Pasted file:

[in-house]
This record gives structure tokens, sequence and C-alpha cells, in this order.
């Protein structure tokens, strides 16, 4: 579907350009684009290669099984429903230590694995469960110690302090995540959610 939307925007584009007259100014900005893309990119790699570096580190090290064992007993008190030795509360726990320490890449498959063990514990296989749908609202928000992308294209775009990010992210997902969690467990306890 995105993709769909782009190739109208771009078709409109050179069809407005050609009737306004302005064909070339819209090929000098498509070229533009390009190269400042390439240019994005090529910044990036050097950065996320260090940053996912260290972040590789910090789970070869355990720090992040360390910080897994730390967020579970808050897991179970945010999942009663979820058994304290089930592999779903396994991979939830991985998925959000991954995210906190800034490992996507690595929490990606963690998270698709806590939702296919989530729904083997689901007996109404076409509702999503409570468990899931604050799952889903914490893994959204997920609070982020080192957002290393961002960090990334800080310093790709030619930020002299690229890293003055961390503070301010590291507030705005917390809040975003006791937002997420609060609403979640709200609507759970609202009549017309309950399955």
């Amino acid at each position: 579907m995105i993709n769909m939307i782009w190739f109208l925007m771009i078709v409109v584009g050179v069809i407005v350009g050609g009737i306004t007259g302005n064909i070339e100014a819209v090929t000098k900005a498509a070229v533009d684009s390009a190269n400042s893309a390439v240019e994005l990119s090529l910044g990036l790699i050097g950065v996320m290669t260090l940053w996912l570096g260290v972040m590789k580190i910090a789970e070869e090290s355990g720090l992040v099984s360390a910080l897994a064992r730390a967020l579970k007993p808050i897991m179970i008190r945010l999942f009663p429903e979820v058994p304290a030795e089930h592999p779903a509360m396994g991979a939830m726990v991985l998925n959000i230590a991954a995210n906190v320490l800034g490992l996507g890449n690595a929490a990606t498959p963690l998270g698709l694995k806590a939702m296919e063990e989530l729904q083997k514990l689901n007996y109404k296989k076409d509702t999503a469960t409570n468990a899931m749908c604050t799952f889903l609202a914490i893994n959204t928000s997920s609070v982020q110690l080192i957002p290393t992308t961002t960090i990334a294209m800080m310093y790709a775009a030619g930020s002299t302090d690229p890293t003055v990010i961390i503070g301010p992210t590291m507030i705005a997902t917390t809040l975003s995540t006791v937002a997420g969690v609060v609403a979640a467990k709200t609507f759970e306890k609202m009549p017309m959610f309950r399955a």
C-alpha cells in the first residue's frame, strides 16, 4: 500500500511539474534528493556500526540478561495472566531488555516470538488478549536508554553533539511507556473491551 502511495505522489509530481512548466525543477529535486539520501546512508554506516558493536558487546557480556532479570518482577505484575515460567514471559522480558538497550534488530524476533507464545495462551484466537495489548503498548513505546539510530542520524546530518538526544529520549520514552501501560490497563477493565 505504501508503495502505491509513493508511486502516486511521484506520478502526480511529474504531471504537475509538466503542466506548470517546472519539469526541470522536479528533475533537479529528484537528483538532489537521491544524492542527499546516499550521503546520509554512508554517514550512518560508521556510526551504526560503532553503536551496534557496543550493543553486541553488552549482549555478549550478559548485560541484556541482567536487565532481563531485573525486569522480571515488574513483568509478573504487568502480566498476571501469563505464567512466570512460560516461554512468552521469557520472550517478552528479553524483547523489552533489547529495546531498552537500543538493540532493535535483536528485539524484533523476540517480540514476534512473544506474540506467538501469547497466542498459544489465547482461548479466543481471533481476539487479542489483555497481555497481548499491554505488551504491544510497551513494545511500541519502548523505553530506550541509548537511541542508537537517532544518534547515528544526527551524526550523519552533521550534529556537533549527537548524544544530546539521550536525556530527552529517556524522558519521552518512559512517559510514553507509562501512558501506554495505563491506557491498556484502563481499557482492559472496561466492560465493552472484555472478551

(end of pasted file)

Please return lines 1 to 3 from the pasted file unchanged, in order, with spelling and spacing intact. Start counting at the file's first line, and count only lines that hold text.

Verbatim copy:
[in-house]
This record gives structure tokens, sequence and C-alpha cells, in this order.
């Protein structure tokens, strides 16, 4: 579907350009684009290669099984429903230590694995469960110690302090995540959610 939307925007584009007259100014900005893309990119790699570096580190090290064992007993008190030795509360726990320490890449498959063990514990296989749908609202928000992308294209775009990010992210997902969690467990306890 995105993709769909782009190739109208771009078709409109050179069809407005050609009737306004302005064909070339819209090929000098498509070229533009390009190269400042390439240019994005090529910044990036050097950065996320260090940053996912260290972040590789910090789970070869355990720090992040360390910080897994730390967020579970808050897991179970945010999942009663979820058994304290089930592999779903396994991979939830991985998925959000991954995210906190800034490992996507690595929490990606963690998270698709806590939702296919989530729904083997689901007996109404076409509702999503409570468990899931604050799952889903914490893994959204997920609070982020080192957002290393961002960090990334800080310093790709030619930020002299690229890293003055961390503070301010590291507030705005917390809040975003006791937002997420609060609403979640709200609507759970609202009549017309309950399955």